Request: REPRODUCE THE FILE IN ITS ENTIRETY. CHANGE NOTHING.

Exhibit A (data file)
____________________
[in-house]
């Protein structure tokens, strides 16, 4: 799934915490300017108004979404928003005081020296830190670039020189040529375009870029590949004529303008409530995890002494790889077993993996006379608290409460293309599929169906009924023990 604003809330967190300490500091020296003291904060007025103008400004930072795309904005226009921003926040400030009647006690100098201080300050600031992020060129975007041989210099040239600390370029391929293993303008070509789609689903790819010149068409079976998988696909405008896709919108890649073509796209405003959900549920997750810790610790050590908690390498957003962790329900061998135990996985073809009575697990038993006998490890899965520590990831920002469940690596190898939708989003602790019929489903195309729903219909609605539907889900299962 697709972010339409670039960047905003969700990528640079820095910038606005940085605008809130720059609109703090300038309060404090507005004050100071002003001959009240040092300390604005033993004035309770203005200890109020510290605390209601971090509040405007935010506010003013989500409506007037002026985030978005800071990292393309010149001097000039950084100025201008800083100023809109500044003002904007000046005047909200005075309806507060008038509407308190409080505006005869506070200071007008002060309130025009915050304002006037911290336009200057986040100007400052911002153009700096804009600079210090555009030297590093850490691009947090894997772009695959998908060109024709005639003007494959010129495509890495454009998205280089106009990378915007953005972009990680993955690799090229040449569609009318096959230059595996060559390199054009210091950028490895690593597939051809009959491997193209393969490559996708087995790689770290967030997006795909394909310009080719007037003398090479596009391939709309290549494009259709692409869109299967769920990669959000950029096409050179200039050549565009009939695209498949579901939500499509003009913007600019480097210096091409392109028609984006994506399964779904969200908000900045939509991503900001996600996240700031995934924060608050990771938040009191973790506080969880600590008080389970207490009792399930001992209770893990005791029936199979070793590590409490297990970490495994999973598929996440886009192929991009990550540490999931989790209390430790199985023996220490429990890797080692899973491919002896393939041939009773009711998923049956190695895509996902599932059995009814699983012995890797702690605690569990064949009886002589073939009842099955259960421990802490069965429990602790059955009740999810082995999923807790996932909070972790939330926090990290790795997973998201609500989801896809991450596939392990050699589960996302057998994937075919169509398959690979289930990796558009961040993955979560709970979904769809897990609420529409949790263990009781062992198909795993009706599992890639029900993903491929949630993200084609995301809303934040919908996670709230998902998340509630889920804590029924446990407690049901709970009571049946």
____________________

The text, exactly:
[in-house]
């Protein structure tokens, strides 16, 4: 799934915490300017108004979404928003005081020296830190670039020189040529375009870029590949004529303008409530995890002494790889077993993996006379608290409460293309599929169906009924023990 604003809330967190300490500091020296003291904060007025103008400004930072795309904005226009921003926040400030009647006690100098201080300050600031992020060129975007041989210099040239600390370029391929293993303008070509789609689903790819010149068409079976998988696909405008896709919108890649073509796209405003959900549920997750810790610790050590908690390498957003962790329900061998135990996985073809009575697990038993006998490890899965520590990831920002469940690596190898939708989003602790019929489903195309729903219909609605539907889900299962 697709972010339409670039960047905003969700990528640079820095910038606005940085605008809130720059609109703090300038309060404090507005004050100071002003001959009240040092300390604005033993004035309770203005200890109020510290605390209601971090509040405007935010506010003013989500409506007037002026985030978005800071990292393309010149001097000039950084100025201008800083100023809109500044003002904007000046005047909200005075309806507060008038509407308190409080505006005869506070200071007008002060309130025009915050304002006037911290336009200057986040100007400052911002153009700096804009600079210090555009030297590093850490691009947090894997772009695959998908060109024709005639003007494959010129495509890495454009998205280089106009990378915007953005972009990680993955690799090229040449569609009318096959230059595996060559390199054009210091950028490895690593597939051809009959491997193209393969490559996708087995790689770290967030997006795909394909310009080719007037003398090479596009391939709309290549494009259709692409869109299967769920990669959000950029096409050179200039050549565009009939695209498949579901939500499509003009913007600019480097210096091409392109028609984006994506399964779904969200908000900045939509991503900001996600996240700031995934924060608050990771938040009191973790506080969880600590008080389970207490009792399930001992209770893990005791029936199979070793590590409490297990970490495994999973598929996440886009192929991009990550540490999931989790209390430790199985023996220490429990890797080692899973491919002896393939041939009773009711998923049956190695895509996902599932059995009814699983012995890797702690605690569990064949009886002589073939009842099955259960421990802490069965429990602790059955009740999810082995999923807790996932909070972790939330926090990290790795997973998201609500989801896809991450596939392990050699589960996302057998994937075919169509398959690979289930990796558009961040993955979560709970979904769809897990609420529409949790263990009781062992198909795993009706599992890639029900993903491929949630993200084609995301809303934040919908996670709230998902998340509630889920804590029924446990407690049901709970009571049946």